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Washington State University Office of the Provost

WSU Vancouver makes strides in equity and diversity

Obie Ford III presenting to faculty
Obie Ford III addresses faculty during a Building a Community of Equity (BaCE) program session at WSU Vancouver.

“Now is not the time to lose hope. Let us have hope and give a collective push to make real systemic change.”

  • Obie Ford III, associate vice chancellor for equity, diversity and inclusion at WSU Vancouver

The optimism and enthusiasm for change expressed by staff and faculty at WSU Vancouver stems from the budding initiatives and programs set in motion in recent years. Forward thinking and a devotion to diversity and equity are becoming the standard rather than the exception.

“We realized we need to be proactive rather than reactive when it comes to bringing about change on our campus,” said Renny Christopher, vice chancellor for academic affairs. “We wanted to turn the campus into a place that is welcoming for all students. We need to work to dismantle systemic racism. It’s a big project and we’re committed to it.”

WSU Vancouver’s efforts in the area of equity and diversity have been nationally recognized. One of the key components is the Building a Community of Equity (BaCE) Professional Development Program, which serves to facilitate Goal 4 of the campus’ strategic plan – to promote an ethical and socially just society through an intentional commitment to equity, diversity and inclusion.

The program takes participants through the Intercultural Development Inventory (IDI), an assessment used to build cultural competence. The BaCE curriculum is challenging and requires a significant commitment from participants. It’s helped participants identify areas where they can improve and better serve students of color.

“We’ve only been doing this for about 18 months, but we do see movement on the (IDI) index in those who have completed the workshops,” Christopher said. “The workshops are challenging to some of our preconceptions and they’re pretty rigorous. Our facilitators are people who bring a lot of perspective and have a commitment to speak to the issues.”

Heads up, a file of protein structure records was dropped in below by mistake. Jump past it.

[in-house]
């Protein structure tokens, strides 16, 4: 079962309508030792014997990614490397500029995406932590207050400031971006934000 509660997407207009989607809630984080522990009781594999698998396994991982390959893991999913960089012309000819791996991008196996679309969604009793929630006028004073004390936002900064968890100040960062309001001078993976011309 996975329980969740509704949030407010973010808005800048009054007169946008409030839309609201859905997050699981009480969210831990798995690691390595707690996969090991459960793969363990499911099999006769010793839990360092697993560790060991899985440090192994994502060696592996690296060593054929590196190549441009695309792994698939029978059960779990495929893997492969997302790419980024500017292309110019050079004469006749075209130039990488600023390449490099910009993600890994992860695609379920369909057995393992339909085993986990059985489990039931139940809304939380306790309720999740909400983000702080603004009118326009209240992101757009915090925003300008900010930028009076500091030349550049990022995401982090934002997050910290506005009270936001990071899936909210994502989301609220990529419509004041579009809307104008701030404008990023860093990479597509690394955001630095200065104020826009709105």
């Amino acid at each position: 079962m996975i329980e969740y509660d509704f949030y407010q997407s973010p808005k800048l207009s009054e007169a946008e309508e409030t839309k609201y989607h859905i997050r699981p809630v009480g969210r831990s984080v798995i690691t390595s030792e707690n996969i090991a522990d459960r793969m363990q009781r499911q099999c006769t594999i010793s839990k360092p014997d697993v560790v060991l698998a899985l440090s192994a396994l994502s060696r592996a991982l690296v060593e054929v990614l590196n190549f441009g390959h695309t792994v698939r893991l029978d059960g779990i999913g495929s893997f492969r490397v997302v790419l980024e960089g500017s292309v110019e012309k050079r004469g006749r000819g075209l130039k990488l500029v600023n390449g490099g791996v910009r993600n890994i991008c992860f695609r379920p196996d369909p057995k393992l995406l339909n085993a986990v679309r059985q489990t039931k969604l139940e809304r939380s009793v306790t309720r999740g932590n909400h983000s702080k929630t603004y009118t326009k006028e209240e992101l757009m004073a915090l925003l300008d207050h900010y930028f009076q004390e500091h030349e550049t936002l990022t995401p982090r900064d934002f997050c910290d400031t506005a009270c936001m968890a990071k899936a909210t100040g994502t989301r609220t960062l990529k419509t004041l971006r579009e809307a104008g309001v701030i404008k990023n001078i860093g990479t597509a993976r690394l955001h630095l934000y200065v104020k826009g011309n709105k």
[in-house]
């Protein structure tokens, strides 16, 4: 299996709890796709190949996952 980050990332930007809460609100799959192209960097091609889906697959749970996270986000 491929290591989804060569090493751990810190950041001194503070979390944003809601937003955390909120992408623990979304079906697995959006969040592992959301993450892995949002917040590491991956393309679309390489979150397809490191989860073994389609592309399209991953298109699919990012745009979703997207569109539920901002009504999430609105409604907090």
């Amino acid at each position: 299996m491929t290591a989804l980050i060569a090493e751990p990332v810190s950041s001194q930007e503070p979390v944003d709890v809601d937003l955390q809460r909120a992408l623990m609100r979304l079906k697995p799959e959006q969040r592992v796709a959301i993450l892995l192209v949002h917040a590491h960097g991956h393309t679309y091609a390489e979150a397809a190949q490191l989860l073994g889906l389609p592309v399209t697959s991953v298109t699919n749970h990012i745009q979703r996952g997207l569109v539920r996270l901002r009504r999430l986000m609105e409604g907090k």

Christopher said about of the faculty and staff on campus have participated in the BaCE program. This summer, faculty from around the system are able to take part in the online version of the BaCE Pedagogy Summer Academy, a hidden benefit of the COVID-19 pandemic. The “Decolonizing the Classroom” series provides faculty professional development and enrichment addressing student disparities.

“Each workshop of the academy assists faculty understanding of equity-mindedness and supports implementation of culturally responsive teaching practices to assist in retention and student success, particularly for underrepresented student populations. It has been a powerful academy,” said Obie Ford, associate vice chancellor for equity, diversity and inclusion.

Recruitment and retention of faculty and staff is also key in developing diversity and equity on campus. Faculty candidates are required to include a “contributions to equity” statement in their applications, outlining how they intend to help WSU Vancouver reach its diversity and equity goals.

The campus has focused on diversifying its candidate pools with revamped recruitment plans adding equity inclusive language to notices of vacancy and position descriptions. Search committees are required to complete BaCE workshops on equity in the hiring process.

Ford said there are a number of support systems in place once faculty and staff are on campus. The Support and Empowerment for Employees of Color (SEEC) Association is an active Employee Resource Group, and the BaCE program conducts workshops throughout the year to promote community and belonging.

The Collective for Social and Environmental Justice engages faculty, staff and students to discuss and strategize around issues of social, economic, racial and environmental justice.

Through CSEJ and several other committees and employee organizations, WSU Vancouver continues to fight inequality and inspire its community.

“The uprising for Black Lives, racial equity and justice is rooted in love of a critical nature,” Ford said. “We are in the midst of change and another step forward for antiracism, racial equity, belonging and justice. And so it is imperative that WSU Vancouver and the WSU system continue doing the work to center Black people, Indigenous people, People of Color and historically underrepresented populations across policies, processes and practices.”

Washington State University